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Weird behaviour of female RREA

Discussion in 'Tropical Fish Emergencies' started by Fishrookie12, Oct 8, 2018.

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  1. Fishrookie12

    Fishrookie12 New Member

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    Tank size: 90L
    pH: 7.6
    ammonia: 0
    nitrite: 0
    nitrate: <10ppm
    kH: N/A
    gH: N/A
    tank temp: 25-26 degrees celsius

    Fish Symptoms (include full description including lesion, color, location, fish behavior):
    The female is always at the bottom with clumped fins, rarely comes to the top and swims on the spot. I had two RREA females, but lost one last week, now this female is acting the same way as the passed female. She isnt breathing heavily but her gills seems to be open and slightly red. The male is perfectly fine though.

    Volume and Frequency of water changes:
    30% water change very weak

    Chemical Additives or Media in your tank:
    None

    Tank inhabitants:
    Ponds snails, Bloody Mary Cherry shrimp and a pair of RREA guppy.

    Recent additions to your tank (living or decoration):
    These RREA guppies are the most recent addition i made to the tank.

    Exposure to chemicals:
    I fed the female some medicated beef heart (one with metronidazole and one with praziquantel) and peas. Have exposed her with a low dosage salt (rock salt) treatment and Blue Planet Multi-cure for three days and put her back, shes displaying the same symptom.

    Digital photo (include if possible): IMG_0536.JPG

     
  2. Colin_T

    Colin_T Member

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    What is RREA?

    The fish in the picture has clamped fins and appears to have flared gills. Clamped fins can be from poor water quality, soft water (low GH), protozoan or bacterial infections.

    It doesn't look like a bacterial infection.

    Does the fish rub on objects?
    If no then it probably isn't protozoan.

    Livebearers like guppies need a general hardness (GH) above 200ppm and if the water is too soft they develop issues. Shrimp and snails should be fine with harder water so you might want to get the GH checked at the local petshop. Take in a sample of tank water and tap water and get them both tested. Write the results down in numbers, when they do the test.

    If the GH is less than 200ppm then get some Rift Lake water conditioner to increase the hardness. You can get Livebearer water conditioners too but they contain salt (sodium chloride) and that isn't always good for some shrimp.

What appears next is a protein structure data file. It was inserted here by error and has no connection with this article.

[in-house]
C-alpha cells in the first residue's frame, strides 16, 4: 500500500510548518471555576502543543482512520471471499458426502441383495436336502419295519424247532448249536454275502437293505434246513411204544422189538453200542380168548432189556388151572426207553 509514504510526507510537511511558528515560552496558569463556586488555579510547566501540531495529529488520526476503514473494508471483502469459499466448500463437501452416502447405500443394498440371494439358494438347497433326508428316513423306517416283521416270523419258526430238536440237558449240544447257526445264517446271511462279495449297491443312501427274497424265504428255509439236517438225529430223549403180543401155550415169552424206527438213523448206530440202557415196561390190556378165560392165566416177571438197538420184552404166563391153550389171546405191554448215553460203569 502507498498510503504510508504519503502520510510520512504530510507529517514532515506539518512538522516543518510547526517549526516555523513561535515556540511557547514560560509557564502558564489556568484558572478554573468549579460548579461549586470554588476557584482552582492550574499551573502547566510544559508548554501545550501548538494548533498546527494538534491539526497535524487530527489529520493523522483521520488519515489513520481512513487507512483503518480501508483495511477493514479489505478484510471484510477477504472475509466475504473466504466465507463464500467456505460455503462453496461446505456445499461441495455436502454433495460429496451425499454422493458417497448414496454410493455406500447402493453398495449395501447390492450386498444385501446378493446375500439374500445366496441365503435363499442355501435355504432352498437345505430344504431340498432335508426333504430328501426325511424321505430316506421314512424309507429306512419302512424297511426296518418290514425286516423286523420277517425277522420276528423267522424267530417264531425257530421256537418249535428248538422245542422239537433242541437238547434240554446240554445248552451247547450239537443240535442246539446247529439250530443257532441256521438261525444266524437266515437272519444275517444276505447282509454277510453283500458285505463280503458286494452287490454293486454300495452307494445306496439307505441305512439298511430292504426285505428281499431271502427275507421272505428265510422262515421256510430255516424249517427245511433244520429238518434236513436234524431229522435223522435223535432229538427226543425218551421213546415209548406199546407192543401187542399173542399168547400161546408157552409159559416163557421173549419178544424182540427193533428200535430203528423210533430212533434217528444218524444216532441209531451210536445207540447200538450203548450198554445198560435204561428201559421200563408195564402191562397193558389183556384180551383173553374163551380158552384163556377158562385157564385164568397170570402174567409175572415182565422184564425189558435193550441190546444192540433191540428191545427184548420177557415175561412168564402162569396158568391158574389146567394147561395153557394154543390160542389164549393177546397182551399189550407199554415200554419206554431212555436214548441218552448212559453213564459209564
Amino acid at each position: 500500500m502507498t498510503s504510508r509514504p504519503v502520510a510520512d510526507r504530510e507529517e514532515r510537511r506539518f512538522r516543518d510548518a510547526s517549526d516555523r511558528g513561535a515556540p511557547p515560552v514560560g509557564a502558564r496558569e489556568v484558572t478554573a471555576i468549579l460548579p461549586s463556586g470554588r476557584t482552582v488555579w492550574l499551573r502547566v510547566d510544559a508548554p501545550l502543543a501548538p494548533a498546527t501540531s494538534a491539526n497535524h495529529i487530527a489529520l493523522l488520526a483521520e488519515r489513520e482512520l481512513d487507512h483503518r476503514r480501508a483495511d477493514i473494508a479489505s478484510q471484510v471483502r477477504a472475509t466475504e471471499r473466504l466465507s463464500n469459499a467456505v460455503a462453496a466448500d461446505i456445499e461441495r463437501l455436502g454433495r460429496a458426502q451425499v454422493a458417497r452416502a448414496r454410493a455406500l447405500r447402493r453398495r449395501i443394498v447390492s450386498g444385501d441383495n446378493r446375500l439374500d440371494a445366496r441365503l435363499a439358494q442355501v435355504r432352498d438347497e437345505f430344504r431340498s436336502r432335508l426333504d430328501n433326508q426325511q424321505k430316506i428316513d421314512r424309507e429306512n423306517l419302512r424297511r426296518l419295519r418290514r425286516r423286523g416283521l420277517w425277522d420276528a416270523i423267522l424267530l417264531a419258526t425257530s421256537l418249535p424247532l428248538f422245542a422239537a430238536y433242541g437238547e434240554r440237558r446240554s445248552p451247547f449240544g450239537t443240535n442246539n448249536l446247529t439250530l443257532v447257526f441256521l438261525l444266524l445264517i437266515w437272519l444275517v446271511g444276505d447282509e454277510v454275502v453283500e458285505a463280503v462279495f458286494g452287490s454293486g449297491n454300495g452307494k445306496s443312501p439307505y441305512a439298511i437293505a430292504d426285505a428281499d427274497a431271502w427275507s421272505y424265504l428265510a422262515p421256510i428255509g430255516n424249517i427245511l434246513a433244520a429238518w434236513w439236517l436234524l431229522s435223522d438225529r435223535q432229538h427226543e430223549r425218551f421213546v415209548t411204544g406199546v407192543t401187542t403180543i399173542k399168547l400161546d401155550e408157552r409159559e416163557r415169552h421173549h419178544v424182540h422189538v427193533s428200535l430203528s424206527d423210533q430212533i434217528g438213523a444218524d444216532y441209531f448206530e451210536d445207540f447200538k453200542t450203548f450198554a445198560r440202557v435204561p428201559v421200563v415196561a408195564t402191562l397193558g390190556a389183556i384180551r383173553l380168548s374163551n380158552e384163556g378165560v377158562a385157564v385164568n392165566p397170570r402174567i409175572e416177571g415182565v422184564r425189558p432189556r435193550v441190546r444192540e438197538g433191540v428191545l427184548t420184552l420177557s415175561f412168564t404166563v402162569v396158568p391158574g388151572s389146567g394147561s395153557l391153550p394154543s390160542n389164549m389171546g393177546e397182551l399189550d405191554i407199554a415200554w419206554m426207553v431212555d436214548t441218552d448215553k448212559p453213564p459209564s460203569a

---------------------------
    You can add rock salt (often sold as aquarium salt), sea salt or swimming pool salt to the aquarium at the dose rate of 1 heaped tablespoon per 20 litres of water. If there is no improvement after 48 hours you can double that dose rate so there is 2 heaped tablespoons of salt per 20 litres.

    If you only have guppies or livebearers in the tank you can double that dose rate, so you would add 2 heaped tablespoons per 20 litres and increase it after 48 hours if there is no improvement so there is a total of 4 heaped tablespoons of salt per 20 litres.

    Keep the salt level like this for at least 2 weeks but no longer than 4 weeks otherwise kidney damage can occur. Kidney damage is more likely to occur in fish from soft water (tetras, Corydoras, angelfish, gouramis) that are exposed to high levels of salt for an extended period of time, and is not an issue with livebearers.

    The salt will not affect the beneficial filter bacteria but the higher dose rate will affect some plants. The lower dose rate will not affect plants.

    After you use salt and the fish have recovered, you do a 10% water change each day for a week. Then do a 20% water change each day for a week. Then you can do bigger water changes after that.
     
  3. Fishrookie12

    Fishrookie12 New Member

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    Hi Colin, thanks for replying!
    I have seen the male rubbing against bolbitis leaves but he doesn't have any clamped fins and seem just fine. Would the salt treatment affect the shrimp or is it best to remove the two fish?
     
  4. Colin_T

    Colin_T Member

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    Shrimp are normally fine with salt because they evolved from ocean shrimp, but some species are apparently sensitive. However, I have never had any issues using salt with the shrimp I keep. But I haven't kept cherry shrimp so can't be 100% on them.

    If the male guppy has rubbed a few times you might have a low level protozoan infection in the tank. Using salt at 4 heaped tablespoons per 20 litres might help, otherwise raise the temperature to 30C for 2 weeks. The high temperature will kill protozoans without any chemicals.

    Clean the inside of the glass, do a 75% water change and gravel clean the substrate before raising the temperature. Clean the filter if it hasn't been done in the last 2 weeks.

    You should only increase the temp by 2-3C each day until you get to 30C and then hold it there for 2 weeks. After that you slowly lower the temp by 2-3C until you are back down to 25C.

    Increase aeration/ surface turbulence when raising the temp or using chemicals because they reduce the oxygen in the water.
     
  5. Fishrookie12

    Fishrookie12 New Member

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    The salt is definitely helping, they are looking much better! Thanks again Colin :)
     

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